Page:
Today in Tedium: If you're looking for a great deal on athletic goods and live in a big city on the East Coast, your best option may perhaps be City Sports. The athletic chain, which has been around for more than 30 years, announced earlier this month that it was closing its doors, ensuring this Black Friday is a little bit more of a Bleak Friday for fans of italicized Helvetica type. But what sort of gets me about the phenomenon of store closings is how monolithic they are. Branding, often first and foremost in retail, gets thrown out the window almost immediately, replaced with these giant signs that announce the depths of the discounts that the failed store is offering. It's depressing, which means it's a perfect topic for today's Tedium. — Ernie @ Tedium
Editor's note: Tedium will take Thanksgiving off. You should, too.
The number of Radio Shack locations that closed in 2015, making it the largest spate of shutdowns in the retail space by far this year. About 1,750 locations were able to stick around as part of an bankruptcy acquisition deal with Sprint, but they're basically playing halfsies with the wireless manufacturer. (If you lost your Radio Shack location and want a transistor radio or five, it's worth noting that Amazon has the hookup.)
Why liquidation is a good thing for bankrupt companies and retail in general
In a lot of ways, it seems like the strategy of selling products at an extremely steep discount to empty out the store might be a losing strategy for those looking to recoup their investment—why sell things for half the normal cost of what you'd usually sell things for otherwise?
But generally, when these liquidation decisions are made, it's often done quickly, generally as a way to recover whatever costs they can—if they can sell a mannequin or store shelf in the process, so be it. For retail stores at least, liquidation sales may be the best option—restaurants, with a model that relies on made-to-order goods, generally just close and eat the cost.
Harvard Business School professor Ananth Raman and doctoral student Nathan Craig actually dug into this specific issue in a 2013 working paper.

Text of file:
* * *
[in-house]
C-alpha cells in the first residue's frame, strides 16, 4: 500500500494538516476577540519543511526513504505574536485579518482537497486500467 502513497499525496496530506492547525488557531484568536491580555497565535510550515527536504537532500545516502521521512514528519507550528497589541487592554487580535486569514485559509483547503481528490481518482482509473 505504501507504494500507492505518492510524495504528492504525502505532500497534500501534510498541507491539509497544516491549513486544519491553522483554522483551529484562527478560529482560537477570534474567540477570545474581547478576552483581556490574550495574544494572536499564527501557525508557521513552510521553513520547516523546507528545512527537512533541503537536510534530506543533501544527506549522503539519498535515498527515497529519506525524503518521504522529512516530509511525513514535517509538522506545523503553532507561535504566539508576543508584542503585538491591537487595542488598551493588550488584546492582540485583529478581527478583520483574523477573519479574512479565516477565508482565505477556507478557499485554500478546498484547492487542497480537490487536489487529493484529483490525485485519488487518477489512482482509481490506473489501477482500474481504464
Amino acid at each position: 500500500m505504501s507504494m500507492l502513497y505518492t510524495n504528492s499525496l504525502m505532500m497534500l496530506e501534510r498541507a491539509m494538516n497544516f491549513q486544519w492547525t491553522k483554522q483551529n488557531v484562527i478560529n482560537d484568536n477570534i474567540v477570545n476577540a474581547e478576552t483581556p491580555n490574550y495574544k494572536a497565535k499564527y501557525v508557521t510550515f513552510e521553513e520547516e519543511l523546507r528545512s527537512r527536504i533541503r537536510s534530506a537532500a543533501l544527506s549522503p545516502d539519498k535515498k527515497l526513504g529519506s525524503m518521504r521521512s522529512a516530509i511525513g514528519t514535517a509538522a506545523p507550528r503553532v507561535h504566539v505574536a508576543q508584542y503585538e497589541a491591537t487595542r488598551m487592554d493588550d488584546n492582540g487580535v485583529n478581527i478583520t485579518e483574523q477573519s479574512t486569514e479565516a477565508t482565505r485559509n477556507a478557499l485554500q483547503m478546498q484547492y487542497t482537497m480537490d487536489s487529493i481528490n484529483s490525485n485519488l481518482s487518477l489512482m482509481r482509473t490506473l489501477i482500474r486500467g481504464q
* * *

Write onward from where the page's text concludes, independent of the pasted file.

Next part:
"The decision of when to close a store and, if needed, move the merchandise to another store is an integral part of the liquidation problem," Craig and Raman wrote. "The decision of which stores to open on a particular day adds a number of binary decision variables to the optimization problem and is a function of demand levels, store operating costs, and inter-store transfer times and costs."
In an interview with the business school, the duo made a couple of good points about why this kind of liquidation is actually beneficial for retailers, and possibly even for consumers. They note that, by leaving the market, failed retailers often open up spaces that often bring about more innovative ideas, and it also helps to maximize the value of the assets, which can be a positive thing when solvency and repaying massive debts are often the goal for retailers. The 2 to 7 percent returns that liquidation sales raise can often be a major boon to a struggling bottom line.
"We don't spend enough time thinking about the death or liquidation of businesses," Raman noted. "What drew us to this problem is that death, or the process of liquidation, was inextricably connected to the birth of firms and to what happens at midlife, when a business is growing."
In doing their research, Craig and Raman worked closely with Gordon Brothers, a company that has become sort of the go-to for liquidation sales, having handled most of the biggies within the past decade, including Blockbuster, Borders, and CompUSA.
Based on who you ask, Gordon Brothers has something of a reputation for not offering the world's greatest deals during its fire sales—despite promoting them as fire sales.
"if you do some research, you’ll find that Gordon Brothers, the liquidation company that purchased the 100 closing stores is incredibly good at screwing customers and employees. Look for CompUSA fire sale prices to be incredibly bad," a reader of The Consumerist wrote in 2007.
In some ways, they're simply cleaning up the mess for the next guy with the crazy idea—or, perhaps more dangerously, the next office supply superstore.